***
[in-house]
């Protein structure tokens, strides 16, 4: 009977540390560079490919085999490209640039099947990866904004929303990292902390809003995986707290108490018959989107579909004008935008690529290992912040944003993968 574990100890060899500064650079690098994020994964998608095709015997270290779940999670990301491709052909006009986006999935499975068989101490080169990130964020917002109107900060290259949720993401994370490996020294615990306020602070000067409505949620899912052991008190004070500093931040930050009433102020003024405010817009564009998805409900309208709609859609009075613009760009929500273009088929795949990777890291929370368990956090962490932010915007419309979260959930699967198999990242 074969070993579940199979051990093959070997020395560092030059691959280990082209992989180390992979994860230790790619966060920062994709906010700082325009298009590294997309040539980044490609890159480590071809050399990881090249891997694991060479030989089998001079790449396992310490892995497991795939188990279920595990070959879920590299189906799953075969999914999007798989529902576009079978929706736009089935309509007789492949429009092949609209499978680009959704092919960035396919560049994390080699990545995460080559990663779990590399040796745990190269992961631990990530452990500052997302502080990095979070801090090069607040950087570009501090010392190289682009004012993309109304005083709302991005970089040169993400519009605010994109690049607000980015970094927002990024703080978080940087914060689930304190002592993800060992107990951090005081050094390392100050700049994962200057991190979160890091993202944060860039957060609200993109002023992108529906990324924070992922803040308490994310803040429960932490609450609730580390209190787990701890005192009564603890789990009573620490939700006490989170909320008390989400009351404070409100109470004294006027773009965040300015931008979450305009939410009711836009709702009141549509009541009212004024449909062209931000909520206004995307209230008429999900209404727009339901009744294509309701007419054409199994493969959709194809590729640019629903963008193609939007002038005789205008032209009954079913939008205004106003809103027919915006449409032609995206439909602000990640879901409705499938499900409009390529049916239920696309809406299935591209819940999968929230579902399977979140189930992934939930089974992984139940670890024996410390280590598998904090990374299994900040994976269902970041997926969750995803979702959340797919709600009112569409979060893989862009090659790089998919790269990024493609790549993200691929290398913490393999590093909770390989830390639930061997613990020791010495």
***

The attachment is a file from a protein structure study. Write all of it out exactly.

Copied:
[in-house]
């Protein structure tokens, strides 16, 4: 009977540390560079490919085999490209640039099947990866904004929303990292902390809003995986707290108490018959989107579909004008935008690529290992912040944003993968 574990100890060899500064650079690098994020994964998608095709015997270290779940999670990301491709052909006009986006999935499975068989101490080169990130964020917002109107900060290259949720993401994370490996020294615990306020602070000067409505949620899912052991008190004070500093931040930050009433102020003024405010817009564009998805409900309208709609859609009075613009760009929500273009088929795949990777890291929370368990956090962490932010915007419309979260959930699967198999990242 074969070993579940199979051990093959070997020395560092030059691959280990082209992989180390992979994860230790790619966060920062994709906010700082325009298009590294997309040539980044490609890159480590071809050399990881090249891997694991060479030989089998001079790449396992310490892995497991795939188990279920595990070959879920590299189906799953075969999914999007798989529902576009079978929706736009089935309509007789492949429009092949609209499978680009959704092919960035396919560049994390080699990545995460080559990663779990590399040796745990190269992961631990990530452990500052997302502080990095979070801090090069607040950087570009501090010392190289682009004012993309109304005083709302991005970089040169993400519009605010994109690049607000980015970094927002990024703080978080940087914060689930304190002592993800060992107990951090005081050094390392100050700049994962200057991190979160890091993202944060860039957060609200993109002023992108529906990324924070992922803040308490994310803040429960932490609450609730580390209190787990701890005192009564603890789990009573620490939700006490989170909320008390989400009351404070409100109470004294006027773009965040300015931008979450305009939410009711836009709702009141549509009541009212004024449909062209931000909520206004995307209230008429999900209404727009339901009744294509309701007419054409199994493969959709194809590729640019629903963008193609939007002038005789205008032209009954079913939008205004106003809103027919915006449409032609995206439909602000990640879901409705499938499900409009390529049916239920696309809406299935591209819940999968929230579902399977979140189930992934939930089974992984139940670890024996410390280590598998904090990374299994900040994976269902970041997926969750995803979702959340797919709600009112569409979060893989862009090659790089998919790269990024493609790549993200691929290398913490393999590093909770390989830390639930061997613990020791010495």